Cleveland is the worst large city in America for black women's livability.
That's the striking but not entirely unsurprising conclusion
reached by the City Lab
after comparing income, educational and health outcomes for black women in American cities (42) in which at least 100,000 black women live. Specifically, Cleveland ranked dead last for educational outcomes for black women and second-to-last for income and health outcomes for black women.
Rounding out the bottom of the pile were mostly Midwestern cities, alongside Pittsburgh, which shares many broad characteristics with the Midwest. An Economic Policy Institute report
, cited by City Lab, laid out the overarching causes for the Midwest's abysmal performance for black women:
We trace the origins of racial inequality in the Midwest to the deep imprint of racial segregation, which concentrated the regions’ African American population in relatively few urban counties—and then erected a forbidding architecture of residential segregation within those urban settings. In turn, the historical arc of economic opportunity saw African Americans flock to new opportunities in the industrializing Midwest in the middle years of the last century, and then be disproportionately hit by the de-industrialization that followed.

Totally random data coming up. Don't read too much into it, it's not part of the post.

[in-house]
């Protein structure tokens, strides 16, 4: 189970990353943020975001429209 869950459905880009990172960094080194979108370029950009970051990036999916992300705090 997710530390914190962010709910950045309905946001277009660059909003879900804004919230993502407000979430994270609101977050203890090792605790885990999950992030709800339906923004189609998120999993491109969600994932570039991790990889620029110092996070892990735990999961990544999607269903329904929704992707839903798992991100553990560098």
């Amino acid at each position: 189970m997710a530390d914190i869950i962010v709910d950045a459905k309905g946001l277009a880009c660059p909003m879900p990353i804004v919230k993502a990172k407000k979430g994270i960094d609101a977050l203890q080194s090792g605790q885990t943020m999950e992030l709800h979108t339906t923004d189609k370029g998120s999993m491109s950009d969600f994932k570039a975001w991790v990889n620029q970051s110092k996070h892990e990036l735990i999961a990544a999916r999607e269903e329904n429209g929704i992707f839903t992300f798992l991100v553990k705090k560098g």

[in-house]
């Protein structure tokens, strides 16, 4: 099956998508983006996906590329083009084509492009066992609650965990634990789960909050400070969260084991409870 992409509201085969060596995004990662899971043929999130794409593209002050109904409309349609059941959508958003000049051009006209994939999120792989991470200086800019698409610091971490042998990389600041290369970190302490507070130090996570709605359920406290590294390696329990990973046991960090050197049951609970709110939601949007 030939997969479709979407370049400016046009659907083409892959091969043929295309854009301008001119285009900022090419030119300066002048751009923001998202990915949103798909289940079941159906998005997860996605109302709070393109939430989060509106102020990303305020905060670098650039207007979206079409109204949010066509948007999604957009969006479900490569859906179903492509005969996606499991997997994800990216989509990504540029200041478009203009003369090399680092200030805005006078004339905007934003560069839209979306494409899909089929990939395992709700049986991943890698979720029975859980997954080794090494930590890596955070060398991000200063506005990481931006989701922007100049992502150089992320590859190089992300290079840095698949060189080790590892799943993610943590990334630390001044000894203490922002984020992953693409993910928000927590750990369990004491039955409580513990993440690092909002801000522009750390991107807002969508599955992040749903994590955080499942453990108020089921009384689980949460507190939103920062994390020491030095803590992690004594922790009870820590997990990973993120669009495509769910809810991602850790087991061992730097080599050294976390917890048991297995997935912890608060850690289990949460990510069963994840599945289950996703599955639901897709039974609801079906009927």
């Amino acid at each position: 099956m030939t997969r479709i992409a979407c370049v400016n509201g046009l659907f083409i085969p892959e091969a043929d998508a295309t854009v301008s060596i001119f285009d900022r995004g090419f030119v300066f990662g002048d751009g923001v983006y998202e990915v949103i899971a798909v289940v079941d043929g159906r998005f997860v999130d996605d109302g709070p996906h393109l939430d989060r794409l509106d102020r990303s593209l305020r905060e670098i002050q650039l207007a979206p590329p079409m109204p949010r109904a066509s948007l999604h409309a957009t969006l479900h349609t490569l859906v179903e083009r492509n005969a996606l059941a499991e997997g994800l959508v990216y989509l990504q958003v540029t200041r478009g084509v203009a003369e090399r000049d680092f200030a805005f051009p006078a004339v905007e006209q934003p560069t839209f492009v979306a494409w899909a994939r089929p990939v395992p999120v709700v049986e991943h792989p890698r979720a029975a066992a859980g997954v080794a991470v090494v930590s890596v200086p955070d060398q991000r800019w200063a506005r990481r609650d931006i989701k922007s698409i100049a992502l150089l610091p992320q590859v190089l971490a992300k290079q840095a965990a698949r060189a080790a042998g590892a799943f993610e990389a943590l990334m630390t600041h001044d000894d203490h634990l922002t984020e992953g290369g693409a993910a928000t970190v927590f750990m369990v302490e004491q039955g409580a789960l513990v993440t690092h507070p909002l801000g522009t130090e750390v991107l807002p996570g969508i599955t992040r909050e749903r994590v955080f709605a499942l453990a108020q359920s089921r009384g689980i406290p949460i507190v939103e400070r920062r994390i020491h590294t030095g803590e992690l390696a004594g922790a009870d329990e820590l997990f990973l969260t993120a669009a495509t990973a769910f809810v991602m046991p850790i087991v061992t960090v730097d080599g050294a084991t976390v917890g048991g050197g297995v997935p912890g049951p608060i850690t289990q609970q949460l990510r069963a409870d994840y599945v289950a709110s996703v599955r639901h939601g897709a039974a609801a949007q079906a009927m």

That's a familiar refrain for anyone who's read up on the topic, specifically in Kenneth Kusmer's "A Ghetto Takes Shape: Black Cleveland, 1870-1930." In that essential book
, Kusmer details how African-Americans went from a vibrant part of Cleveland's city life in the 1800s to a segregated, forgotten population. Citing primary accounts and newspaper coverage, the historian documents how Cleveland was once a place of equality and abolitionist spirt in the years before the Civil War. By the industrial revolution, however, Cleveland's new waves of European immigrants set in motion a scramble of political power, sidelining black Clevelanders in the process. The book's heartbreaking conclusion argues this fall from equality to segregation is what ultimately doomed the city.
Today, that's represented by severe air pollution on the east side, staggering poverty levels, hyper-segregation like few cities still see, horrendous black infant and maternal mortality rates, depressed housing values, continuing disparities in lending patterns, digital redlining, racial wage gaps, bias in the criminal justice system, and the list goes on.
In contrast, cities that exceeded median outcomes in the three areas in question generally were located in the south and east, where government job concentration was higher or where private job sectors were thriving.
As City Lab notes:
Of course, no ranking should obscure the fact that there is no city doing complete justice to black women’s lives. According to “The Status of Black Women in the United States” report, produced by The Institute for Women’s Policy Research, black women overall saw their median annual earnings decline by 5 percent between 2004 and 2014 despite the fact that the share of black women with at least a bachelor’s degree increased by 23.9 percent in that same time period. Today, black women earn roughly 61 cents for every dollar made by white men across the nation.
So the question of where black women move is often a matter of which city will fleece them the least.